We hypothesize that an adequate representation of the mesosphere in models is critical in determining the curvature of the AoA–GS relationship. The residence time of air above ∼40 km is rather short in TOMCAT, and AoA is nearly constant with altitude in this region. GS in contrast continues to increase with altitude because of the diffusivity dependence on pressure allowing gases to separate more effectively. The much lower top of the NIES TM (∼35 km vs. 60–65 km) reduces its ability to capture this effect, which impacts the AoA–GS relationship because the mesospheric signal is exported into the stratosphere, in particular in polar regions where mesospheric air descends. TOMCAT furthermore produces a less negative slope of the AoA–GS relationship for young air (mean AoA <3 years) and greater similarity in the AoA–GS relationship between latitude bands than the NIES TM as shown in Fig. 5. This could in part be a consequence of using a different meteorological reanalysis product for forcing the two models (Chabrillat et al., 2018) or could indicate differences between the models in vertical and horizontal mixing intensity.
4.2 Estimating mean AoA from observed δ(Ar∕N2)
Different tracers of AoA all have unique strengths and weaknesses. Estimating AoA in the lowermost stratosphere from CO2 for example is limited by complexities involving seasonality and the possibility of multiple entry points of air into the stratosphere due to isentropic mixing with the midlatitude troposphere (Hall and Plumb, 1994; Andrews et al., 2001; Waugh and Hall, 2002). SF6-derived AoA in contrast is biased high at mid and high latitudes due to the influence of mesospheric air which has been photochemically depleted in SF6 (Kovács et al., 2017; Linz et al., 2017). N2O as an AoA tracer relies on the photolytic destruction of N2O in the stratosphere, which may depend strongly on location and had only been empirically calibrated for young ages at mid latitudes so far (Andrews et al., 2001; Linz et al., 2017).
Thanks to the robust relationship between mean AoA and δ(Ar∕N2) and the small seasonal cycle amplitude of per meg in the upper troposphere (Fig. S1), mean AoA could also be estimated from δ(Ar∕N2). Using the current analytical δ(Ar∕N2) uncertainty of 12.2 per meg (2σ) and the AoA–δ(Ar∕N2) relationship seen in TOMCAT (including variability from seasonal and latitudinal differences), we estimate that mean AoA could be calculated to within about ±0.4 years (2σ, Fig. S5). This is still considerably worse than the ±0.1-year confidence interval in mean AoA estimated from N2O. However, the uncertainty can be improved with future improvements in sampling, and the accuracy and precision of the measurements.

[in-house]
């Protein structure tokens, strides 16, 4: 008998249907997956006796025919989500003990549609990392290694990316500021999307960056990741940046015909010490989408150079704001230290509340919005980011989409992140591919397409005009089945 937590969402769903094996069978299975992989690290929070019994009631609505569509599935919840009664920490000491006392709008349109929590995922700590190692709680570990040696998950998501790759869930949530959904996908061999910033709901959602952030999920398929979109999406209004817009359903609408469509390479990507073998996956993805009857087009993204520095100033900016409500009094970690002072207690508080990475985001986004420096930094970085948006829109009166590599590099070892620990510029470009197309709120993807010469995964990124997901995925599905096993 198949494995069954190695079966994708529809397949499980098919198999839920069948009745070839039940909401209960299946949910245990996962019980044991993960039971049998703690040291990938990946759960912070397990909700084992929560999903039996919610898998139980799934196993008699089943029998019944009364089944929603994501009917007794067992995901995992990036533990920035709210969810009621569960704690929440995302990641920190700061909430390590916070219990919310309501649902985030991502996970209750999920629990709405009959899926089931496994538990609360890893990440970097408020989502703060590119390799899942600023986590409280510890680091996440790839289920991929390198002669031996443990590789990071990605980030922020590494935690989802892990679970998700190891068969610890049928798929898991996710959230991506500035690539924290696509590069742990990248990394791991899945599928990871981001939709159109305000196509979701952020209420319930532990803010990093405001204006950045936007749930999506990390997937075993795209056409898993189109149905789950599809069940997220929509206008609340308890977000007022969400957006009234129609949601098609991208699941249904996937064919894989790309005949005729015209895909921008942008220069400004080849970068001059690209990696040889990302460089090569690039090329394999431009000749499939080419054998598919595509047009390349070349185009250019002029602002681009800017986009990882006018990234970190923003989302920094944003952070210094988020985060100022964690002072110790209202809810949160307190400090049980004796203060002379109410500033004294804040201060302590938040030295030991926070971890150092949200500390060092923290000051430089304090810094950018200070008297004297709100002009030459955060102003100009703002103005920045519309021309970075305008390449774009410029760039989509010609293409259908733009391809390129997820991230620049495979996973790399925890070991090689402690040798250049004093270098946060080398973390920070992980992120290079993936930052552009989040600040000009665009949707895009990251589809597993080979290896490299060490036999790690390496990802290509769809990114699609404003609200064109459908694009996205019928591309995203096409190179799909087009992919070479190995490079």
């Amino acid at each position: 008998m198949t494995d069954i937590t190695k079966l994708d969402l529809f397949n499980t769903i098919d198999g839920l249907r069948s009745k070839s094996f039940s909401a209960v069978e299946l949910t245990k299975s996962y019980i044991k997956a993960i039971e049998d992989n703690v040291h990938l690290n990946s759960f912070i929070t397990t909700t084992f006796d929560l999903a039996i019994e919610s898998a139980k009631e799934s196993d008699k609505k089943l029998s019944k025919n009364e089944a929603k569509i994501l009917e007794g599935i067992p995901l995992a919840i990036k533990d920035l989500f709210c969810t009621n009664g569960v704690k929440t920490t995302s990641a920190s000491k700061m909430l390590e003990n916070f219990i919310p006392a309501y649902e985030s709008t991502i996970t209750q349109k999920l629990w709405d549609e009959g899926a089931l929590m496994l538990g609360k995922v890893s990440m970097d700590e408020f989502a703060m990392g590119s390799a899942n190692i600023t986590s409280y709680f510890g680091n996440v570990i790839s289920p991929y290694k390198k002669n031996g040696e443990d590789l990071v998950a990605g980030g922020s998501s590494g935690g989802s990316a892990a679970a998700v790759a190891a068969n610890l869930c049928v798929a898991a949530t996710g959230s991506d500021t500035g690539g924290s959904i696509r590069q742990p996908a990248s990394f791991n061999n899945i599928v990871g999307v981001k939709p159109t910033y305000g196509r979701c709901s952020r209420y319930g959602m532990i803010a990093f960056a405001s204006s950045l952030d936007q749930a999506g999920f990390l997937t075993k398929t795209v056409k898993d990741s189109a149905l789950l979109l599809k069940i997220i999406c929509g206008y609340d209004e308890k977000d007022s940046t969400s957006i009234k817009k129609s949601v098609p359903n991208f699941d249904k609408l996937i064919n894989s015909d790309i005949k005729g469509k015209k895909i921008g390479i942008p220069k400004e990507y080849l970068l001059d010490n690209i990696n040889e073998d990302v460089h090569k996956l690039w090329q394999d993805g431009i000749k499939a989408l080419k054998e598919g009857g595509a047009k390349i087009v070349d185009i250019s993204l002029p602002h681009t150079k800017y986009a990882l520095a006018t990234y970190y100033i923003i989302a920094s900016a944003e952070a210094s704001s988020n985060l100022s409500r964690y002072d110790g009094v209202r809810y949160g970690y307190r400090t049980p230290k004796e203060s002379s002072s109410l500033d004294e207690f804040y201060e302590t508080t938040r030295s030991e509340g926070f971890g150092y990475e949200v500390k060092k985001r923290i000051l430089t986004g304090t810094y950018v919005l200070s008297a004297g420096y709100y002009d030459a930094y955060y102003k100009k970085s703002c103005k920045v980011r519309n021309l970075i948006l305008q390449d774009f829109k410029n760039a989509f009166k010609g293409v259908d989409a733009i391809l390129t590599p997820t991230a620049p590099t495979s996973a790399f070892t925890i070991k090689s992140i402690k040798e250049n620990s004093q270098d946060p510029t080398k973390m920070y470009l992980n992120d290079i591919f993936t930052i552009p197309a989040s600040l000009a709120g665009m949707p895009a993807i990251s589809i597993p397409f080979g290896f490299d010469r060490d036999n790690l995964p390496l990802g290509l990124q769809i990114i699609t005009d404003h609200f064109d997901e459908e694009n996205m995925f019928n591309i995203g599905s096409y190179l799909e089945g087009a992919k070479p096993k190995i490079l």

The heavy noble gases krypton and xenon will be roughly 3.6× and 5.8× more strongly fractionated in the stratosphere than Ar but are also more challenging to measure due to their ∼ 8000× and 100 000× lower abundance in the atmosphere. Nevertheless, future analysis of these gases in stratospheric air samples might further improve our ability to estimate AoA from the gravitational fractionation of gases and help diagnose artifactual fractionation, because heavier noble gases are more strongly fractionated under the influence of gravity and less sensitive to thermal fractionation (Seltzer et al., 2019).
4.3 Future directions
An open question in climate applications of noble gases is whether there could be a stratospheric influence on tropospheric δ(Ar∕N2). Tropospheric observations of δ(Ar∕N2) and other noble gas-elemental ratios have been used to infer ocean heat content changes by capitalizing on the temperature dependency of gas solubility in the oceans (Keeling et al., 2004; Headly and Severinghaus, 2007; Ritz et al., 2011; Bereiter et al., 2018). However, long-term trends (Butchart, 2014) and natural variability in stratospheric circulation and stratosphere–troposphere exchange (STE) such as the Quasi-Biennial Oscillation (QBO) (Baldwin et al., 2001) could advect a stratospheric GS signal into the troposphere and alias onto surface observations of these gases. To this end, we calculate the volumetric Ar deficit in the atmosphere in moles using TOMCAT (Fig. 7) relative to a hypothetical, unfractionated atmosphere with a homogenous mixing ratio () at all elevations. Ar deficit is
where CAr is the simulated Ar mixing ratio and Nair is the number density of air.